First large print edition.
716 pages, 16 unnumbered pages of plates (large print) : illustrations, maps ; 24 cm
Map on endsheets.
Includes bibliographical references (pages -667) and index.
Pottawatomie -- Springfield -- Harpers Ferry -- The telegraph office.
"John Brown was a charismatic and deeply religious man who heard the God of the Old Testament speaking to him, telling him to destroy slavery by any means. When Congress opened Kansas territory to slavery in 1854, Brown raised a band of followers to wage war. His men tore proslavery settlers from their homes and hacked them to death with broadswords. Three years later, Brown and his men assaulted the federal arsenal at Harpers Ferry, Virginia, hoping to arm slaves with weapons for a race war that would cleanse the nation of slavery. Brown's violence pointed ambitious Illinois lawyer and former officeholder Abraham Lincoln toward a different sollution to slavery: politics. Lincoln spoke cautiously and dreamed big, plotting his path back to Washington and perhaps to the White House. Yet his caution could not protect him from the vortex of violence Brown had set in motion. After Brown's arrest, his righteous dignity on the way to the gallows led many in the North to see him as a martyr to liberty. Southerners responded with anger... Lincoln shrewdly threaded the needle between the opposing voices of the fractured nation and won election as president. But the time for moderation had passed, and Lincoln's fervent belief that democracy could resolve its moral crises peacefully faced its ultimate test."--Page 4 of cover.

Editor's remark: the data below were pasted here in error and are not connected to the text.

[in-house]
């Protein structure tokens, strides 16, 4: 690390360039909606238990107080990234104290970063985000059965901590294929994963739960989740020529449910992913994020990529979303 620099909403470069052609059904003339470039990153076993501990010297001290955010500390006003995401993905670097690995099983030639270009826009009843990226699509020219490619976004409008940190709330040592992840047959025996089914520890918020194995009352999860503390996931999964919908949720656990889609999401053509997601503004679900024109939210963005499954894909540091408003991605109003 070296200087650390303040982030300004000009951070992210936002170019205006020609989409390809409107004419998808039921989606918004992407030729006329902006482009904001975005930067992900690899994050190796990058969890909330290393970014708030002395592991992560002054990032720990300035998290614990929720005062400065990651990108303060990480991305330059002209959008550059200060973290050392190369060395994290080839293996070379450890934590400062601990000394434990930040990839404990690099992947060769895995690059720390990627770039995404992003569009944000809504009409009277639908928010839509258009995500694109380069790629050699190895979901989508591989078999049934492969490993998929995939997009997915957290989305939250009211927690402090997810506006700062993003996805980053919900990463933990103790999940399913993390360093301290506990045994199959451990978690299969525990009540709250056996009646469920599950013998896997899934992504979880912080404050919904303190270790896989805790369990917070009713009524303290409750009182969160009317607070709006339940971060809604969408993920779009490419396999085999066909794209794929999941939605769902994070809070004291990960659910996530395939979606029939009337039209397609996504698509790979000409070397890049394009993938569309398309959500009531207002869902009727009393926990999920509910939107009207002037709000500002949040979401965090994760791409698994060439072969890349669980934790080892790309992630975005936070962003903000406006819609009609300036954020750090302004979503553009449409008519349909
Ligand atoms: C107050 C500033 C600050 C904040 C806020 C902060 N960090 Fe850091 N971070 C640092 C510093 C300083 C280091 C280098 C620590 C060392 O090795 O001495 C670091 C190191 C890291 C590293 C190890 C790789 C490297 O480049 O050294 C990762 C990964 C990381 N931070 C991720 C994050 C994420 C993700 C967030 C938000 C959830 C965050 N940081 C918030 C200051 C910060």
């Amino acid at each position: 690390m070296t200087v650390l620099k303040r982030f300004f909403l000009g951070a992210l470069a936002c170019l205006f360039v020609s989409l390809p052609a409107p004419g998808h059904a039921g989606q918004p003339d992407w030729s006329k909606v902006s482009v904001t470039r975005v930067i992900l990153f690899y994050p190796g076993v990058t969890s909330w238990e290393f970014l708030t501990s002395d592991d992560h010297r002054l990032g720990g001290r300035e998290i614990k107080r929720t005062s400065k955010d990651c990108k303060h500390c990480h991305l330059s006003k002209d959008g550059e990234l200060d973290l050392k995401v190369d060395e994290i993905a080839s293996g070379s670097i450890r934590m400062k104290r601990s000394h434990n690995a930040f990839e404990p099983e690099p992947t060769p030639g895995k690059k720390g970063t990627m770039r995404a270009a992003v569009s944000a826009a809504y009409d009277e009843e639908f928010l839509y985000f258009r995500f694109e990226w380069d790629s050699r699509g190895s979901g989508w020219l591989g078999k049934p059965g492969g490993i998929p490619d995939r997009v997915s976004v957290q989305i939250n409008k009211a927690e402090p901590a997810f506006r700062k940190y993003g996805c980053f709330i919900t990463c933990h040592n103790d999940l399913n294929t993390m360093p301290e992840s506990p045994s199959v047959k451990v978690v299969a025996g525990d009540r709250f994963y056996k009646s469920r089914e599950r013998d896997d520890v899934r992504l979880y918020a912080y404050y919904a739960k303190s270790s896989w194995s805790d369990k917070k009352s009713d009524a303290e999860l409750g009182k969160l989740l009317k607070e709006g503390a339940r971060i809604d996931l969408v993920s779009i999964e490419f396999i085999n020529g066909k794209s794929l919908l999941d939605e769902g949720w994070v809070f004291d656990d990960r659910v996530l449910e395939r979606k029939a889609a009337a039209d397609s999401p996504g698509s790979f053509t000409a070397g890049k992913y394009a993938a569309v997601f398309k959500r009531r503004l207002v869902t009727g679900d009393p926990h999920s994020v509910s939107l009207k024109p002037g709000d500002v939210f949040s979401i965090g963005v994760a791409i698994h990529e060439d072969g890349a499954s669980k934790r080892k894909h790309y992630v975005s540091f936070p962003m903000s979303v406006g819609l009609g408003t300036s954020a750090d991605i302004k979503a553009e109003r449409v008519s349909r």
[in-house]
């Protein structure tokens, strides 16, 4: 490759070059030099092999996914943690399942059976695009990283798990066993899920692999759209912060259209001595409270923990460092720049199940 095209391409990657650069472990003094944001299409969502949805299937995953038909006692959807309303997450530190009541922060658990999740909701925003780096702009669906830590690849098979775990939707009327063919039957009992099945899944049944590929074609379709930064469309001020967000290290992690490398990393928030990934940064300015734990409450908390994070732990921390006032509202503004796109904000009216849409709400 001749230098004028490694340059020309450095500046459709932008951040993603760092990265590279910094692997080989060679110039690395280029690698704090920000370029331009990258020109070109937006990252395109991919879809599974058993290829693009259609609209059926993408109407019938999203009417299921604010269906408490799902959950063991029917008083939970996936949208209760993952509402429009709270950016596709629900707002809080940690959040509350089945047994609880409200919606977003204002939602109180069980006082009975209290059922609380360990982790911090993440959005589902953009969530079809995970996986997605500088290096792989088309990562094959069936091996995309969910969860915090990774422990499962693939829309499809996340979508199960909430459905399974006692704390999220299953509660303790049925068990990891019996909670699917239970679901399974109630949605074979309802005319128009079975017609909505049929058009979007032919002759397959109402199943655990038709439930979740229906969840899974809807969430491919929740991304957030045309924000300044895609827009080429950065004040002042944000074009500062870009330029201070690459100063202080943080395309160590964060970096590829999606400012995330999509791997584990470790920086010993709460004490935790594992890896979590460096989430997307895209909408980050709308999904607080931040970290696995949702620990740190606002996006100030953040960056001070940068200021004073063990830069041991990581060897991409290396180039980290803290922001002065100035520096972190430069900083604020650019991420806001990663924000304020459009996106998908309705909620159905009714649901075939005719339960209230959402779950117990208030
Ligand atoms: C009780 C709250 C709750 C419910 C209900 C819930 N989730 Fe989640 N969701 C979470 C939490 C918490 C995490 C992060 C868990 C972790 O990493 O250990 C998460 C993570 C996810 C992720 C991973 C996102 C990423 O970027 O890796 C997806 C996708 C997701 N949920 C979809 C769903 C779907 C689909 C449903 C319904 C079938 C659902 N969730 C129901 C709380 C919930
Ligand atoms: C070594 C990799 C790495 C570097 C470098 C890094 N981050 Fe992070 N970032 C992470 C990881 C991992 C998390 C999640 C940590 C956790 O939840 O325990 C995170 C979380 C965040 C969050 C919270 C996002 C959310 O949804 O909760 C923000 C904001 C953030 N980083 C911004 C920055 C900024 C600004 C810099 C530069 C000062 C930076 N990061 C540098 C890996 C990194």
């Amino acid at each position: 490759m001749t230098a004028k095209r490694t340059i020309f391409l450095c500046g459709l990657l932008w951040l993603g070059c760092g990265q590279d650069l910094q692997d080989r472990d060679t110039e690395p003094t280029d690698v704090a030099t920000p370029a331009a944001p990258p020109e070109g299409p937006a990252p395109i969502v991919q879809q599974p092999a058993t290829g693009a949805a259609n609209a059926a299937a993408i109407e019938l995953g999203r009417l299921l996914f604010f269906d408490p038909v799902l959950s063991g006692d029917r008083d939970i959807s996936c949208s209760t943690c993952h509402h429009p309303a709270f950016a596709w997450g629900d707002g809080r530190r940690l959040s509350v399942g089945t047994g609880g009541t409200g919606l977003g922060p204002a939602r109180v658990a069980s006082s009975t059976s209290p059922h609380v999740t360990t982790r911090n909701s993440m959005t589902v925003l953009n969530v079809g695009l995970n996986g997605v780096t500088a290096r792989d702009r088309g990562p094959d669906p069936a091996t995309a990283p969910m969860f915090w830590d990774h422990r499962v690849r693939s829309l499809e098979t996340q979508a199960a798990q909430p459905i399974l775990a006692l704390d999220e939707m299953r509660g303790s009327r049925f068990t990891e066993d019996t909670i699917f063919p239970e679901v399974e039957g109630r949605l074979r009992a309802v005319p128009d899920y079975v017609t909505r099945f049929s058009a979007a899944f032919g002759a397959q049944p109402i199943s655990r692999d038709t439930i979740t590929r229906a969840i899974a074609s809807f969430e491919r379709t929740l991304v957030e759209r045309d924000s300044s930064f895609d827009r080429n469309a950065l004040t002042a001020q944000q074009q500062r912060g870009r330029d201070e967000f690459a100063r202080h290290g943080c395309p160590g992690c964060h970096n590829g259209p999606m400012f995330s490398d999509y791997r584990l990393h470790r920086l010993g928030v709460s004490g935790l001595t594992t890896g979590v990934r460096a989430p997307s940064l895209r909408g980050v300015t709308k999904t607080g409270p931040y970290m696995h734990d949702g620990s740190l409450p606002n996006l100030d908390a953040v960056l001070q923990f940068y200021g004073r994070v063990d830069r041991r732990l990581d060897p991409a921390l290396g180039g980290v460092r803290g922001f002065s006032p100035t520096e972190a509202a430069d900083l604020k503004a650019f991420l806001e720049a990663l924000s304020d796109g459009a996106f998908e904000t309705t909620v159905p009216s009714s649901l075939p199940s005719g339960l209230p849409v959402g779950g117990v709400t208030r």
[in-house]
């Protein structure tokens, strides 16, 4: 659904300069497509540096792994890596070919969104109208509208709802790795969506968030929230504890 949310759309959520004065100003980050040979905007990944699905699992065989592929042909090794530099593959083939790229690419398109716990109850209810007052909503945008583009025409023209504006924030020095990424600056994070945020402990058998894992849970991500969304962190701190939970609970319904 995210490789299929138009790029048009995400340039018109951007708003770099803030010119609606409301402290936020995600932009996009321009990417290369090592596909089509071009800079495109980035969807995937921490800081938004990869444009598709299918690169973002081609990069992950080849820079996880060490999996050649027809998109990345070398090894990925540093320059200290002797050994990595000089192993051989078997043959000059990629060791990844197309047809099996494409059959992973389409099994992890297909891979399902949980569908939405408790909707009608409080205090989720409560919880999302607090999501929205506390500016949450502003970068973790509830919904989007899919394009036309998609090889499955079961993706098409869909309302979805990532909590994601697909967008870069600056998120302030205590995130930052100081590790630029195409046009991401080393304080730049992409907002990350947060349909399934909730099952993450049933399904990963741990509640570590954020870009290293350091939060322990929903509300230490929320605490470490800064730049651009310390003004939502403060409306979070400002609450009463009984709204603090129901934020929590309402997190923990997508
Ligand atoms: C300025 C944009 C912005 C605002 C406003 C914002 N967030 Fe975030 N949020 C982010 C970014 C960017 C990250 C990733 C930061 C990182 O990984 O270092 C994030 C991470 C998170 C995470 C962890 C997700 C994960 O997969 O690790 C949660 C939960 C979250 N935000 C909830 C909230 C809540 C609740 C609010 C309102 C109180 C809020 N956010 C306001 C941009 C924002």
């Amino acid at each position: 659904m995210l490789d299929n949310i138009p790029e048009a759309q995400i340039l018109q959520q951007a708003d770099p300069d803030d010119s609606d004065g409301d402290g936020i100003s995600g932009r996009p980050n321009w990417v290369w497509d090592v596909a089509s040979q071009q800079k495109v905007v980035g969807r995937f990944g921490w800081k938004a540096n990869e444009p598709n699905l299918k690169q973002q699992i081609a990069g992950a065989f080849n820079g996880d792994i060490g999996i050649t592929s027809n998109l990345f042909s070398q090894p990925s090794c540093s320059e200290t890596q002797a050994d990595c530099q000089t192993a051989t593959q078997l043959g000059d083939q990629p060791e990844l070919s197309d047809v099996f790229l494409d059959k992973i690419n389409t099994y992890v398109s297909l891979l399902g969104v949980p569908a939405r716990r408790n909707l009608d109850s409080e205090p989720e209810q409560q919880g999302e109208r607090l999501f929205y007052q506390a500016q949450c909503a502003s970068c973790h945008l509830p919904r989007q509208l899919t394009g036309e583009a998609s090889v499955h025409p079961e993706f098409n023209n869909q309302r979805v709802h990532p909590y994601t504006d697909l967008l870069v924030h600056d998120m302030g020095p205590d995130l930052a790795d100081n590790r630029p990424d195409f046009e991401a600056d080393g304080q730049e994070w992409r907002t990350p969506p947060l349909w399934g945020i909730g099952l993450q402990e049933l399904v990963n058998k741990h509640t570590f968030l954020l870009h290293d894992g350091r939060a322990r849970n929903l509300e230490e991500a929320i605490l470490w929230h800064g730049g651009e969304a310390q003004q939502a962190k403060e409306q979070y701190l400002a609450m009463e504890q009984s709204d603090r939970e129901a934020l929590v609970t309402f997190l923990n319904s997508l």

9780593295373 (large print) (paperback)
0593295374 (large print) (paperback)